I’ve been called a “Local Musician”

This was a pleasant surprise 🙂

At this Infocomm123 article, their resident blogger Daniel Tsou listed me as one of the three online Creative Commons musicians he’s come across:
Discovering or Sharing New Music Online | Infocomm 123 – Ask. Learn. Explore | Blog

He calls me:

A local musician who writes great music, some of which are even used on local podcasts such as Simply Geek!

Discovering or Sharing New Music Online | Infocomm 123 – Ask. Learn. Explore | Blog

It’ll be super cool if he wrote that I’m a librarian in there, somewhere. But I’m not complaining! Just very tickled to be called a musician.

I couldn’t help but think about how the dots connected.

Daniel is one of the guys over at Tech65. Other than one or two emails and one Skype chat, I don’t really know him (in case any one wonders if I prodded him to be included in the article, heh).

I didn’t meet Daniel directly. It was through one of his Tech65 counterpart, Chinmay, who attended this GarageBand meetup in 2008 that I organised. Chinmay said he was recording podcast episodes for their online show.

Think it was about a year later when Chinmay emailed to let me know he was using my CC-licensed track for their podcasts. Which later led to them inviting me on episode 12 of Simply Geek. That’s when I first conversed with Daniel. Which led to the Infocomm123 article.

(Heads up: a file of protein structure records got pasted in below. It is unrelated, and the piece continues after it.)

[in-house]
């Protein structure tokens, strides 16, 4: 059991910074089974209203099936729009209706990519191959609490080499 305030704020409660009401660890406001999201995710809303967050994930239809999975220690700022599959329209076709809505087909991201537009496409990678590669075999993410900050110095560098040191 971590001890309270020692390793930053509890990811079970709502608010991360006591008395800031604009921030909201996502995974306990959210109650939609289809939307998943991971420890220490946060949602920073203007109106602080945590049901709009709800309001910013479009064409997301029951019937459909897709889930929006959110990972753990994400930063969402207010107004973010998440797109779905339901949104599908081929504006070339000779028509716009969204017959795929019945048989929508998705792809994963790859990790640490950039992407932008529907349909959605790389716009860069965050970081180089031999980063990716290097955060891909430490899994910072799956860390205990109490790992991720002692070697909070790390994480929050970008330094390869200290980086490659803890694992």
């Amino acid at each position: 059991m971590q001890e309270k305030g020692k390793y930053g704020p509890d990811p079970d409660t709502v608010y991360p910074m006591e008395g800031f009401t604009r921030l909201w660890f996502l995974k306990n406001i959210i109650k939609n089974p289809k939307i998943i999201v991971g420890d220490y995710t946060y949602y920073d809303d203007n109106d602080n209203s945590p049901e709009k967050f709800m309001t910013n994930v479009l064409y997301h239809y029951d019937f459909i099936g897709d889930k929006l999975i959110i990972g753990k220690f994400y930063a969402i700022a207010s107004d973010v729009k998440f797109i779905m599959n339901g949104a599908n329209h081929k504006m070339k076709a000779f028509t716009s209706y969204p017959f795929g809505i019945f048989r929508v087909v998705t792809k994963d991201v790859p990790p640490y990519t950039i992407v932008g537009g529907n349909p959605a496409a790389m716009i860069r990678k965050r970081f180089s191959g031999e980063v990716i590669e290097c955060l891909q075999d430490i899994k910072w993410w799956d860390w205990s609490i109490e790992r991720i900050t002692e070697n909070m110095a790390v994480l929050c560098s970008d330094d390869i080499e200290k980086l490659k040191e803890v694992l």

That’s how the dots connected.

Through music.

Repairing my Fender Strat

About a year ago, I bought my second-hand Fender Stratocaster. It’s one of my favourite guitar now.

But a few days ago, the volume knob became loose. I could feel the entire volume control unit (beneath the pick guard; that’s the large white plate you see on the guitar body) move. Not good. And then the sounds was intermittent. Definitely not good.

I loosened the pick guard screws to access the inner workings. Several problems were apparent.

The volume control unit: After some time examining how it was bolted on (at first I thought it was glued to the pick guard from beneath), I discovered a hex nut held it in place. To access the hex nut, I pried off the plastic volume knob with a small flathead screwdriver. Then tightened the nut.

OK, one problem solved.

The other problems was less straight-forward (although to a guitar tech, they are simple problems).

Basically, the wiring and connections was broken and/ or loose. Needed to be re-soldered.

There was a soldering iron at home but I needed soldering tin. Bought some the next day. Then got to work.

Removed all the guitar strings. Loosened the pick guard screws.
DIY guitar repair - Fender Stratocaster

Flipped the pick guard over and this was what I saw:
DIY guitar repair - Fender Stratocaster

Took the chance to examine the pickup wirings.
DIY guitar repair - Fender Stratocaster

The problem areas:
DIY guitar repair - Fender Stratocaster

  • Spot #1: The picture shows the volume control unit. There’s a hard wire that’s soldered to the other two tone controls. The connection was broken. Must have been due to the loose nut.
  • Spot #2: Frayed and loose wirings.
  • Spot #3: Loose connection to one of the soldered points of the pickup selector switch.

DIY guitar repair - Fender Stratocaster

Here’s a closeup of the pick up selector switch:
DIY guitar repair - Fender Stratocaster

Right after I took those pictures, I went to work. I don’t have a lot of practical experience or skill in soldering. Steady hands required, for sure. In the end, I managed to muddle through and not burn up anything.

Re-strung the guitar. Works well now.